The company’s committee must consider these factors and may need to take the initiative to switch to an advisor who specializes in retirement accounts and has fiduciary responsibility, which is a best practice.
In short, if you have any discretion over how the plan is run or where the money is invested, you’re a fiduciary, says Hall.
Another often misunderstood element is insurance. Companies should have two kinds: a fidelity bond (which protects the money in the plan) and fiduciary liability insurance (which protects the people who run the plan).
Some companies don’t have any liability insurance at all, which exposes their employees who oversee the plan to personal risk that they may not be aware of.
Making sure that people with a fiduciary role fully understand what that entails is paramount, and companies should have robust policies and procedures in place to ensure they’re following best practices, which an attorney or registered investment advisor can guide them through.
“What we stress is education, and building this fiduciary legal compliance foundation,” Hall said.
What is a Conflict of Interest?
One goal of the DOL rule was to minimize potential conflicts of interest and incentivize brokers to recommend products and investment strategies that better reflected the best interests of their clients.
For example, under the suitability threshold, an advisor could be debating between two investment products that are similar, but one pays him a higher commission and so he recommends that one because he has something to gain.
Both are “suitable” but one pays more to the advisor. Is that an inherent conflict of interest?
Another scenario is the hefty upfront commission advisors earn when they convince a company to move its plan from custodian to another, which can be 1 percent or more. The retirement plan is often charged an advisor fee of roughly 50 basis points to cover that commission, and companies are seldom aware that their plans are paying such large fees to simply move money to a new asset manager. Is that a conflict of interest?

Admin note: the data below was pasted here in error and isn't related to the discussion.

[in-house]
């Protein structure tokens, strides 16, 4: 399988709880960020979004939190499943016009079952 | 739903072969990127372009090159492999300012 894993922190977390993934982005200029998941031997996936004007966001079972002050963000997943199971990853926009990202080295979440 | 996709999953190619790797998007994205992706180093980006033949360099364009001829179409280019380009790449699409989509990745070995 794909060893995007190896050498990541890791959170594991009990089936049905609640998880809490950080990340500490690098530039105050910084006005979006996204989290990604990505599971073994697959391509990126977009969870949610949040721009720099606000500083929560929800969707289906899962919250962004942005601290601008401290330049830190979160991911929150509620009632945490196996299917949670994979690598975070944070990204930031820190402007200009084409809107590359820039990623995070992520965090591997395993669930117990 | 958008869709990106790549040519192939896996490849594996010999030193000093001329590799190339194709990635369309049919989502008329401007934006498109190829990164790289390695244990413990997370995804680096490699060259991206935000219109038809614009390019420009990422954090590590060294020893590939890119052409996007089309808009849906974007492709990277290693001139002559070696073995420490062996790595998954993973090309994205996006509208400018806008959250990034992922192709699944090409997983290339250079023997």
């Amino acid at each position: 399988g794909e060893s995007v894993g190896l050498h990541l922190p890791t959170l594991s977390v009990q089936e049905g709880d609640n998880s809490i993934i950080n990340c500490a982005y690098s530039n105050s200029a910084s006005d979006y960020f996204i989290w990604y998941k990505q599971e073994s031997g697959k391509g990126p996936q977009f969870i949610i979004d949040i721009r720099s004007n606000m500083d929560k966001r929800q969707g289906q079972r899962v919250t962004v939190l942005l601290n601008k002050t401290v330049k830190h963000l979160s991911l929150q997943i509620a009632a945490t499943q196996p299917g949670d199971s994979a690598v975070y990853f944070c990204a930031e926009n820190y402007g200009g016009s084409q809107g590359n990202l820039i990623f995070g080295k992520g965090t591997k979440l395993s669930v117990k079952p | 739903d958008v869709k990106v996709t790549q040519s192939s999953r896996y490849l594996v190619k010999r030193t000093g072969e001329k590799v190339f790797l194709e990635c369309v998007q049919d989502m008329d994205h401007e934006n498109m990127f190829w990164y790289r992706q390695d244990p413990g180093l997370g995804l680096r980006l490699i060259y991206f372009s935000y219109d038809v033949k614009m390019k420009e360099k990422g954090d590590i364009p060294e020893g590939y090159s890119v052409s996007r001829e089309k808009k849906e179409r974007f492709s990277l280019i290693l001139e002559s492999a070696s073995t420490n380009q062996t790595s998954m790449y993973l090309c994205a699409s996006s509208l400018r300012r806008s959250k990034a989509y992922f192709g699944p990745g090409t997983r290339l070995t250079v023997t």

The answer is complex and nuanced, and it’s often hard to identify things in the gray area that might be problematic.
The DOL fiduciary rule, which was opposed by the U.S. Chamber of Commerce and supported by the AARP and many groups that represent small investors, would have required more disclosure of such situations to the client and perhaps different choices by advisors.
In April, the Securities and Exchange Commission stepped in and proposed a new rule of its own that would require broker-dealers to act in the “best interest” of retail clients on any securities transaction or investment strategy involving securities.
The SEC proposal relies heavily on disclosure of potential financial conflicts of interest, mitigation of conflicts that exist and the exercise of “reasonable diligence, care, skill and prudence” when selling products and conducting transactions to ensure they are in the client’s best interest.
However, as Forbes noted, the SEC proposal doesn’t explicitly define what “best interest” means for brokers.
The commission has the 1,000-page set of proposals open for public comment through August 7.
The strike down of the DOL fiduciary rule is prompting many executives, retirement committee members and others with fiduciary responsibility to take a closer look at their investment advisor ecosystem.
It’s critical to fully understand fiduciary duties and best practices that can mitigate liability risk, and also carefully consider potential conflicts of interest that may exist.
A proposal by the SEC aims to accomplish what the DOL rule was intended to do, which is put greater responsibility on brokers to put the client’s “best interest” above their own interests.